Sunday, September 4, 2016

YOUR CHOICE: HILLARY CLINTON OR DONALD TRUMP


Democrats and Republicans: The Illusion of Choice.
by Michael Mier

Washington Democrats and Republicans have created the illusion of choice.  Car salesmen use this little trick all the time.

Let me explain:

Imagine that you are at a car dealership. You found a car you like, took it for a cruise, and now you are ready to negotiate.  The salesman says:

“We can offer you this car for $400 per month.”

If you are like most people, you will reject the offer, or counter-offer with something lower.

Now imagine a second scenario.  Same circumstance, but the salesman says:

“You can either buy this car for $400 per month, or lease it for $250. Which one do you want?”

If you are like many people, you will simply choose one of the two options.  Car salesmen call it the ‘Ben Franklin’ close.  Although both options are awful deals, the buyer feels like he made a calculated and reasonable decision.

Hey Mike, what does this have to do with the Constitution?

Welcome friends, to the Democrat and Republican, Hatfield and McCoy, and eminently ‘Washington’ world of politics.

With the ‘Ben Franklin’ close, a salesman can focus and limit your attention, and foreclose any other options.  By forcing a choice between two things, he is actually stripping you of real choices.

Politically, the ‘nationalization’ of almost every issue has had the same effect.  All we see is a Washington Democrat or a Washington Republican option, and we are blinded to any other alternative. Either legalize or ban one thing or another, for everyone, on a federal level.

This centralized power creates animosity between people because one half of the population will necessarily impose upon the other half.  So, we take a side, demonize the other side, and fight to the death every election.  In the meantime, the Washington dealership is over-charging for high-mileage wreckers, and nothing gets solved.

But, there is every reason to be hopeful.  There is a third way:  a Constitutional way.  The Constitution did not create a two-party system; it created a 50 state system.  The Framers knew we would be exactly where we are at today, and they gave us the tools to fix it.

In large part, the Constitution simply says that only limited matters should be handled on a federal level.  If we look at Article 1, Section 8, the list of limited federal responsibilities is completely reasonable.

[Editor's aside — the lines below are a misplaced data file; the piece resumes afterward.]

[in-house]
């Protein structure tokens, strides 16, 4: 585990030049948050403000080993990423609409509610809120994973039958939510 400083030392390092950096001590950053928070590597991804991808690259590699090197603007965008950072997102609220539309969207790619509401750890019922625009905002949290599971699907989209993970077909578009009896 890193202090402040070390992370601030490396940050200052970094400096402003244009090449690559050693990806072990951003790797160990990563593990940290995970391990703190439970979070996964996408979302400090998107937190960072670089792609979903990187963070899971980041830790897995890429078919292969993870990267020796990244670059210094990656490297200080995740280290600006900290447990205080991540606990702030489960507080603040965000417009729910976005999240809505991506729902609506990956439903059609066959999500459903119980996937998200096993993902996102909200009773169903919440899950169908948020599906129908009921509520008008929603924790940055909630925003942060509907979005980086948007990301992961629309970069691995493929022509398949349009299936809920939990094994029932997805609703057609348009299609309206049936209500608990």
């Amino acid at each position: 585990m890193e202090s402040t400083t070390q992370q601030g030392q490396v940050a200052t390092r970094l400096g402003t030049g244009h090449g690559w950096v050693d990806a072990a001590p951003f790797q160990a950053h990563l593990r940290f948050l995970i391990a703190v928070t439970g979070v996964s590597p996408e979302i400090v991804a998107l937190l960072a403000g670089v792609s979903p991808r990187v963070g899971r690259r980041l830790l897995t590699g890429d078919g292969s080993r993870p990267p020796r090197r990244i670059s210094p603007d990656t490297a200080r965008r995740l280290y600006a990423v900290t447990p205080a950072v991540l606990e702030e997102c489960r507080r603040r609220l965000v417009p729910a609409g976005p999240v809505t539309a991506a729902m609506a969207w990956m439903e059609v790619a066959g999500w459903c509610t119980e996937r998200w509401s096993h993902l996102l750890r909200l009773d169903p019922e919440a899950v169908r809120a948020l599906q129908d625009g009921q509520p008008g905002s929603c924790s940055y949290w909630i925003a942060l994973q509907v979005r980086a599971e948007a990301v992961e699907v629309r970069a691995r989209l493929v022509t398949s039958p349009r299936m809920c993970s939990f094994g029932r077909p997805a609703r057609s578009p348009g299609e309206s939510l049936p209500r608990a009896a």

For example, they can ‘coin money.’  Of course.  It would be totally impractical to deal with 50 different currencies from the different states.  And because they ‘coin money,’ they have the power to ‘punish counterfeiting.’  It makes a lot of sense.

In essence, the federal power is reserved for things which 1) an overwhelming majority of people agree on, and 2) are overwhelmingly impractical to do on a state level.  As the 10th Amendment makes clear, everything else is up to the states and the citizens.

Unfortunately, a handful of Supreme Court cases have adulterated this principle and have allowed a massive expansion of federal power.  Now we are left with two miserable choices, and 51% will continually subject the other 49%.

Fortunately, we have the power to change it.  First, we have to recognize that the cause of the problems is not a Democrat v. Republican issue, but a federal v. state issue.

Ours is not an unsolvable political problem; it is a simple geographical problem.  I can prove it.   During my ‘Hour Constitution’ classes, I often ask, “What if your most despised Presidential candidate was merely running for governor of a state?  Would you care?  Why not?”

No one would care.  Even if this demon-child was a governor of your state, he or she would be out soon enough, and if it got really bad, no one could stop you from leaving.  What we fear is being stuck in a volatile system that dictates our daily lives, and from which we cannot escape.

So what is the solution?  Well, Washington is NOT going to give up this centralized power on its own.  Our Framers knew this, and that is why they gave us the power to fix it ourselves.

Article V allows us to pass Constitutional Amendments if three-fourths of the states agree, and we do NOT need Washington’s permission.  We can limit, or at least define, what the federal power can or cannot do to us.  We can impose term limits on the Washington elite.  We can demand that they never spend beyond a certain amount.

There are many options, but the important point is that we have the power to break up the Washington monopoly over our lives.

When we detach party labels from particular issues, the consensus is beyond encouraging.  Most people do not want to be imposed upon, nor do they wish to impose on others.  I see it in each and every class, and you can actually hear a collective sigh of relief when we discuss a third way.

A salesman’s greatest trick is to make you feel like you cannot leave, and that you have no other options.  The Framers risked their lives to preserve 50 state choices, and it’s about time we shop around.



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